The US event is organised slightly differently from the Australian challenge. In Australia the teams race between 8am and 5pm and set up camp wherever they finish. In the US the teams all stop at the end of the day’s stage, whatever time they arrive. This should make it more sociable, but it also means more jockeying for position at the start of each day, which brings its own problems. Overtaking in a solar car is difficult, mainly because the speed differential is not very great.
Some help is provided by the two support vehicles which precede and follow each solar car and monitor telemetry data. The support vehicle will radio to say the road looks clear, but an overtaking car can still be on the wrong side of the road for two or three minutes as it eases by – a nerve-wracking prospect.
Evenings are taken up with repairs and maintenance. This may be as simple as changing a tyre – the special Michelin items designed for solar racing are built for low rolling resistance but use a soft compound, and may need changing every couple of days.
Some repairs have been more drastic, such as that required by a team from Berkley and Stanford Universities in the WSC 99 in Darwin. Racing for the first corner at the start, they hit a kerb with enough force to push the suspension through the solar array.
Some teams are forced to carry out running repairs through the night. Burgess reckons his team has been lucky so far: ‘We had a bad night in Australia in 1996. We were running at 32V when we left Darwin. Mike and I decided it wasn’t running as efficiently as it should be so we decided to drop to 24V. The rewiring took four hours.
‘And then, in Australia in ’99, we lost a drive sprocket. My feeling was that one of the students hadn’t tightened it up properly because he kept putting off the job until he ended up having to do it in the dark. We lost an hour, but the batteries got overcharged and were never the same again. We dropped from 14th to 20th place.’Creating a cohesive team from a disparate group of engineering students is all part of the challenge. Some find the relentless race regime a shock to the system. ‘You sleep in a tent and get up at 4 or 5 in the morning. It’s a long, hot, tiring day – and then someone chirps up ‘You’ve got half an hour to eat something but then we’ve got to strip the rear suspension’,’ says one.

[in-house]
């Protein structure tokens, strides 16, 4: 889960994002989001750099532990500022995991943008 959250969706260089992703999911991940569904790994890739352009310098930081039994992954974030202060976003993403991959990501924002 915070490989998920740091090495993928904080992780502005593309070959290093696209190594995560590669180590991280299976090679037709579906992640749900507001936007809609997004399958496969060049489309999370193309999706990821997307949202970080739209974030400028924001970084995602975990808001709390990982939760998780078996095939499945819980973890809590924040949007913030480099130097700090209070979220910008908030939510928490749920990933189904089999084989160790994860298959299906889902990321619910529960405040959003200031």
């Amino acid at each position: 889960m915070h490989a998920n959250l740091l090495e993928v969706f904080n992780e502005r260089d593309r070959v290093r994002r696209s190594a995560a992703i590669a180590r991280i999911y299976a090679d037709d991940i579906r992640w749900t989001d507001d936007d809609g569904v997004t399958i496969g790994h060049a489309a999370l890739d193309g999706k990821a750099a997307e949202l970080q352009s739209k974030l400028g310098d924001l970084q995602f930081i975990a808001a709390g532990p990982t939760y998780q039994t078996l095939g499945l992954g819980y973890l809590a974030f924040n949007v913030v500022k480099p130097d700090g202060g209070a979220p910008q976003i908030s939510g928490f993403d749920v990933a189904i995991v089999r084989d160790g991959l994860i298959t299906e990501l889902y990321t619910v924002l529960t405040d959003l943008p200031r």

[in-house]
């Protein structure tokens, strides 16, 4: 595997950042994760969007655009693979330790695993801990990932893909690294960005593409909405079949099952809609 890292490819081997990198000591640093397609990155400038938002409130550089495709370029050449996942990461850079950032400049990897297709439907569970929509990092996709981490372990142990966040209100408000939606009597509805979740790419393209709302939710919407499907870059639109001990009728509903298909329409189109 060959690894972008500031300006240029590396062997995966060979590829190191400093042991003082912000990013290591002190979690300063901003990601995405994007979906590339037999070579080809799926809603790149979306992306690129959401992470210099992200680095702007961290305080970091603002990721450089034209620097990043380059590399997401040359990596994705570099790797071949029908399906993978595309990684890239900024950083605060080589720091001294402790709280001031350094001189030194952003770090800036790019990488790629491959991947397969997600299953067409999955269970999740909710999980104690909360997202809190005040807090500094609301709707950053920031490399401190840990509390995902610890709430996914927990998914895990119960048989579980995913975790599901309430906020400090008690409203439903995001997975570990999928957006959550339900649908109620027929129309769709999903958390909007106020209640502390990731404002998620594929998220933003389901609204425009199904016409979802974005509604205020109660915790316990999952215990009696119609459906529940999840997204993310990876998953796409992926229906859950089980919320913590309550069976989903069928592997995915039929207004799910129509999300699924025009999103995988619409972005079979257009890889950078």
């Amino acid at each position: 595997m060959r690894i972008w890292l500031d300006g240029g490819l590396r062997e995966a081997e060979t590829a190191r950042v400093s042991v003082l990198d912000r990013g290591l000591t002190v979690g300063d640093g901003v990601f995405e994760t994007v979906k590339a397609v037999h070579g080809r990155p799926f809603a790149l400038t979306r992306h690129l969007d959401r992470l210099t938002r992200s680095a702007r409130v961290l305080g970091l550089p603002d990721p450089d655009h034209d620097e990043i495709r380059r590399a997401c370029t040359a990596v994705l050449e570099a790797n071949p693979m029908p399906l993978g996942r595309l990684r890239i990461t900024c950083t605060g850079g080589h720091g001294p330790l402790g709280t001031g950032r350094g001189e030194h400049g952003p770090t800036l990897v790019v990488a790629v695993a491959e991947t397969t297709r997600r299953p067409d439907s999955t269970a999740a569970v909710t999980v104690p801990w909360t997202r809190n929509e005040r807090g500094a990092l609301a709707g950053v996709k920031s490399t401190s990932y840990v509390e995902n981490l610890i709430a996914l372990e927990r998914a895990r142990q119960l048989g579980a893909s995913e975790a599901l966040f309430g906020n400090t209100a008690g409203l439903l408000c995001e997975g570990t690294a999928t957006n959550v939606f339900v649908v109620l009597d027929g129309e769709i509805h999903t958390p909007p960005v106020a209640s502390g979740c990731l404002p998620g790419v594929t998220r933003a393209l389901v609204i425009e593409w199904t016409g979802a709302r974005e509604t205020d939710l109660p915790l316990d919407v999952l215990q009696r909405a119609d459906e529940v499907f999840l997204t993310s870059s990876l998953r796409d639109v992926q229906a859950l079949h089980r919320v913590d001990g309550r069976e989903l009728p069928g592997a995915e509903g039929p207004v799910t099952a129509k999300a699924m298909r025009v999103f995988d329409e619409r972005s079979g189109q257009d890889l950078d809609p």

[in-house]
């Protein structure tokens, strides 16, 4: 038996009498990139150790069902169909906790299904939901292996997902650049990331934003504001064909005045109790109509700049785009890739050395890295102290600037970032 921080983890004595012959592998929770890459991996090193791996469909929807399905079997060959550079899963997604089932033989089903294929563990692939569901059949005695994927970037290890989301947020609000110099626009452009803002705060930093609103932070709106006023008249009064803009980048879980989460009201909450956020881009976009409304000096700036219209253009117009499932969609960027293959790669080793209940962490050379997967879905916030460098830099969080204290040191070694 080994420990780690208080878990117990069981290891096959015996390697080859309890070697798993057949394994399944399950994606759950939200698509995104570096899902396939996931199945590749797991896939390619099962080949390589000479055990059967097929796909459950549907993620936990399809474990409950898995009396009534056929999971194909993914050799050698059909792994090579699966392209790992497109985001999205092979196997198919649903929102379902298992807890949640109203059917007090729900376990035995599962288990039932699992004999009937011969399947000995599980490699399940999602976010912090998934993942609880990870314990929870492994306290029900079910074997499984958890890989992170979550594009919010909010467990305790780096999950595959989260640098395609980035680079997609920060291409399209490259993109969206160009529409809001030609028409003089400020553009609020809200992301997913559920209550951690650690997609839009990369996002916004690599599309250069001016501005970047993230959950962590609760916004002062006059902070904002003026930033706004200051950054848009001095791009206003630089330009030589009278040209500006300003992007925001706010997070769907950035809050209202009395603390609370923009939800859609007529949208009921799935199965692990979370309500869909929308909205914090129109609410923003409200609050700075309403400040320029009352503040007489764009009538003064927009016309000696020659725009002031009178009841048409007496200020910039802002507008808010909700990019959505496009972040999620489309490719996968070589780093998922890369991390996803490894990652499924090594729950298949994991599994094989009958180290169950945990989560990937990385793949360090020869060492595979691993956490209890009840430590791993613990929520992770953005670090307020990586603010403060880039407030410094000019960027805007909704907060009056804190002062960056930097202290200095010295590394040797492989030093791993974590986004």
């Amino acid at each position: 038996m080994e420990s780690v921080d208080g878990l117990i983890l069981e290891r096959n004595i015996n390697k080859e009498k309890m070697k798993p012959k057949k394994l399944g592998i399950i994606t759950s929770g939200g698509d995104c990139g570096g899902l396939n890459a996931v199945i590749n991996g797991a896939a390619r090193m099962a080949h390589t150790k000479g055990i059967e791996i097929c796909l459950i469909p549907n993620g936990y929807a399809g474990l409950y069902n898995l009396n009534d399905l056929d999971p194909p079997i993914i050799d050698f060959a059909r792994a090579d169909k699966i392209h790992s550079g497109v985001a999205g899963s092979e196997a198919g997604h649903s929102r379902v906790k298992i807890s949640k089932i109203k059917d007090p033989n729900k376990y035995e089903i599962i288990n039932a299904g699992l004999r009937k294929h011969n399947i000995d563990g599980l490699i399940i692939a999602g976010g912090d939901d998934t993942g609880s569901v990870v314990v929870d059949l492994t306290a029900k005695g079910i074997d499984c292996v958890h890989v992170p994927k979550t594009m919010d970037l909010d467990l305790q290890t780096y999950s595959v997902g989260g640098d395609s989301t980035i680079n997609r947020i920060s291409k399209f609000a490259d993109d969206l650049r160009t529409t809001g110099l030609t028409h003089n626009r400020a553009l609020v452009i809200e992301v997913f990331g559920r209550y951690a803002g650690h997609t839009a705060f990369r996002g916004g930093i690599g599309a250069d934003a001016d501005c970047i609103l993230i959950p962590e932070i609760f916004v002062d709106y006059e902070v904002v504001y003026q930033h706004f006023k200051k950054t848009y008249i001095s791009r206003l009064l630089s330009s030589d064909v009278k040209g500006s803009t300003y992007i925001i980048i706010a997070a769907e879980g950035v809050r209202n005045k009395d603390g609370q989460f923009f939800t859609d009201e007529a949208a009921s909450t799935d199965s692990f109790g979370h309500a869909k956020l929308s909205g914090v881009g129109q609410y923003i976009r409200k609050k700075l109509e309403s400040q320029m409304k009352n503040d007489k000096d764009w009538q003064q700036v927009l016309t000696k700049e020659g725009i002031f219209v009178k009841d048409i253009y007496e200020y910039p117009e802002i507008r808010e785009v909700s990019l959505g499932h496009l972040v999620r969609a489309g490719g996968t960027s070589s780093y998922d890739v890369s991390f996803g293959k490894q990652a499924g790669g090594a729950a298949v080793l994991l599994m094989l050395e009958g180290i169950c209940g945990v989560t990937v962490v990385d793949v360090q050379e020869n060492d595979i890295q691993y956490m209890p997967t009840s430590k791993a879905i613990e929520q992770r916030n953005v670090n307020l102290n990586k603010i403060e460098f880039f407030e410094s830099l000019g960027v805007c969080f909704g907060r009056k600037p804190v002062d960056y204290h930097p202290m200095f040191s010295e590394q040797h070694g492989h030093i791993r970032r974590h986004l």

But there is the upside: ‘Just being there is amazing,’ says Deborah Andrews. ‘There’s a real buzz, with a lot of strange and wonderful people.’
Sidebar 1: Evolution of a modest ‘nothing to lose’ project whose success took the build team by surprise
The very first Mad Dog was put together by Mike Duke and Nigel Burgess and a handful of students in a spirit of ‘build it and see if it works’ on a very limited budget for the 1996 World Solar Challenge. Despite the limited resources, the vehicle surpassed expectations by completing the 3,010km course across Australia in 10 days, compared with four for the fastest cars.
Mad Dog II incorporated a number of improvements and raced in the World Solar Rally at Akita, Japan, in 1998. With lead-acid batteries and an 8m2 solar array, it won its class. It is now on show in the Science Museum, as part of an exhibition of ’20th century icons’.
Mad Dog III completed the 1999 World Solar Challenge in seven days, gaining second place in its class.
For the American Solar Challenge, Mad Dog III has been substantially improved to make it the most advanced version of the car ever. The old-tech lead acid batteries have been replaced by advanced lithium-ion cells from Saft of France, which are 95%-97% efficient. They weigh half as much as the lead-acid items while storing nearly twice as much charge. (The output from the solar array is too erratic to power the electric motor directly, so the batteries have a dual storage and management function).
‘We are the first solar car to have this type of cell. They have the potential for a huge step change in efficiency,’ says Patrick Sonntag, one of the mechatronics students on the project.
The solar array, provided by Gochermann Soar Technology of Hamburg, consists of 760 cells, covering 8m2, with a special non-reflective coating giving it a relatively high efficiency of 16.5%.
Data on solar radiation intensity, battery condition, solar voltage, battery temperature and speed are all gathered on a sophisticated telemetry system that uses a tiny 486, 66MHz PC chip connected to a Canbus which sends the information to the support vehicle for analysis via a radio modem, as well as recording the data on a flash card.
Sophisticated electronics adjust the constantly varying voltage from the array to suit that of the batteries. Last year’s 92% efficient, 4kW T-Flux toroidal flux motor will this year year be replaced by a 97% efficient 4.5kW hub motor. Top speed is 73km/h.
The car’s structure, apart from the glass fibre nose cone, is made from Fibrelam by Hexcel Composites. Fibrelam is a lightweight honeycomb material, more advanced than the Nomex used in Mad Dog II.
But, as senior lecturer Deborah Andrews points out: ‘We’re reaching a point where the weight is stripped down to a minimum. Success is now down to the technology you can afford.’